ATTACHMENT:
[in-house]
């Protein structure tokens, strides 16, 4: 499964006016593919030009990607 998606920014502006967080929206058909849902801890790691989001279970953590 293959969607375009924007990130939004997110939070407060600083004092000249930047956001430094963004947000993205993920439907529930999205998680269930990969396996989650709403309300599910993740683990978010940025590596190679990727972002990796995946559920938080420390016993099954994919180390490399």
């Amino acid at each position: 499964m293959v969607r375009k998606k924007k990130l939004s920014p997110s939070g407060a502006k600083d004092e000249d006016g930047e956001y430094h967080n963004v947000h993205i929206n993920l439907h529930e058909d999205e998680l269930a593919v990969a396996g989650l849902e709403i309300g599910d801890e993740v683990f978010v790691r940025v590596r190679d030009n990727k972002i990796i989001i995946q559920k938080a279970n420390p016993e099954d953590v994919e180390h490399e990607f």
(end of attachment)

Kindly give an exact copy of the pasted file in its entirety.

[in-house]
């Protein structure tokens, strides 16, 4: 499964006016593919030009990607 998606920014502006967080929206058909849902801890790691989001279970953590 293959969607375009924007990130939004997110939070407060600083004092000249930047956001430094963004947000993205993920439907529930999205998680269930990969396996989650709403309300599910993740683990978010940025590596190679990727972002990796995946559920938080420390016993099954994919180390490399």
């Amino acid at each position: 499964m293959v969607r375009k998606k924007k990130l939004s920014p997110s939070g407060a502006k600083d004092e000249d006016g930047e956001y430094h967080n963004v947000h993205i929206n993920l439907h529930e058909d999205e998680l269930a593919v990969a396996g989650l849902e709403i309300g599910d801890e993740v683990f978010v790691r940025v590596r190679d030009n990727k972002i990796i989001i995946q559920k938080a279970n420390p016993e099954d953590v994919e180390h490399e990607f």